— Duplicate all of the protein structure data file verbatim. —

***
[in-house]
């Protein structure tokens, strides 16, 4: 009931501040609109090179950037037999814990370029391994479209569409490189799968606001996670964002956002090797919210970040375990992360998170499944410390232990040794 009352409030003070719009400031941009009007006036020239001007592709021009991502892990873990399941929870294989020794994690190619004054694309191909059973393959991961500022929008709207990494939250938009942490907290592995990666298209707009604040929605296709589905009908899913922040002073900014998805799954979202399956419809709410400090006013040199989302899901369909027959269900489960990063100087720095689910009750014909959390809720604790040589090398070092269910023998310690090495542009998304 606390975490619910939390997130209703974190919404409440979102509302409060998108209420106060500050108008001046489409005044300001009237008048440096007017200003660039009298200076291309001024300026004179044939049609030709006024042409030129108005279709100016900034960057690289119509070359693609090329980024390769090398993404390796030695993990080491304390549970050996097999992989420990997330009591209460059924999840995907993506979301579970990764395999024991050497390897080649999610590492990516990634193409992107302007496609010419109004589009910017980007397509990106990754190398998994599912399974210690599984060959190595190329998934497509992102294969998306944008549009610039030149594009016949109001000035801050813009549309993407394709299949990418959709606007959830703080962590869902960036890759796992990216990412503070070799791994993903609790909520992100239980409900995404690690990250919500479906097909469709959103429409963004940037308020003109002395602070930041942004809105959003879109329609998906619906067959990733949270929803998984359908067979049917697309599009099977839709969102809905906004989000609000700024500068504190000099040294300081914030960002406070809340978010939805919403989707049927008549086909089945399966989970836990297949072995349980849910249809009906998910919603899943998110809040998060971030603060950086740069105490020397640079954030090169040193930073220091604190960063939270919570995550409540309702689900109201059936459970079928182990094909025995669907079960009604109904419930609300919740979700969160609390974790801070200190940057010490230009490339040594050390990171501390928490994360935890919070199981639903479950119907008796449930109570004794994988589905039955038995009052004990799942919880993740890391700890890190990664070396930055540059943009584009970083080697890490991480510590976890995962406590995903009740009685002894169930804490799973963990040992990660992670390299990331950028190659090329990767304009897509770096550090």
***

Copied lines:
[in-house]
């Protein structure tokens, strides 16, 4: 009931501040609109090179950037037999814990370029391994479209569409490189799968606001996670964002956002090797919210970040375990992360998170499944410390232990040794 009352409030003070719009400031941009009007006036020239001007592709021009991502892990873990399941929870294989020794994690190619004054694309191909059973393959991961500022929008709207990494939250938009942490907290592995990666298209707009604040929605296709589905009908899913922040002073900014998805799954979202399956419809709410400090006013040199989302899901369909027959269900489960990063100087720095689910009750014909959390809720604790040589090398070092269910023998310690090495542009998304 606390975490619910939390997130209703974190919404409440979102509302409060998108209420106060500050108008001046489409005044300001009237008048440096007017200003660039009298200076291309001024300026004179044939049609030709006024042409030129108005279709100016900034960057690289119509070359693609090329980024390769090398993404390796030695993990080491304390549970050996097999992989420990997330009591209460059924999840995907993506979301579970990764395999024991050497390897080649999610590492990516990634193409992107302007496609010419109004589009910017980007397509990106990754190398998994599912399974210690599984060959190595190329998934497509992102294969998306944008549009610039030149594009016949109001000035801050813009549309993407394709299949990418959709606007959830703080962590869902960036890759796992990216990412503070070799791994993903609790909520992100239980409900995404690690990250919500479906097909469709959103429409963004940037308020003109002395602070930041942004809105959003879109329609998906619906067959990733949270929803998984359908067979049917697309599009099977839709969102809905906004989000609000700024500068504190000099040294300081914030960002406070809340978010939805919403989707049927008549086909089945399966989970836990297949072995349980849910249809009906998910919603899943998110809040998060971030603060950086740069105490020397640079954030090169040193930073220091604190960063939270919570995550409540309702689900109201059936459970079928182990094909025995669907079960009604109904419930609300919740979700969160609390974790801070200190940057010490230009490339040594050390990171501390928490994360935890919070199981639903479950119907008796449930109570004794994988589905039955038995009052004990799942919880993740890391700890890190990664070396930055540059943009584009970083080697890490991480510590976890995962406590995903009740009685002894169930804490799973963990040992990660992670390299990331950028190659090329990767304009897509770096550090």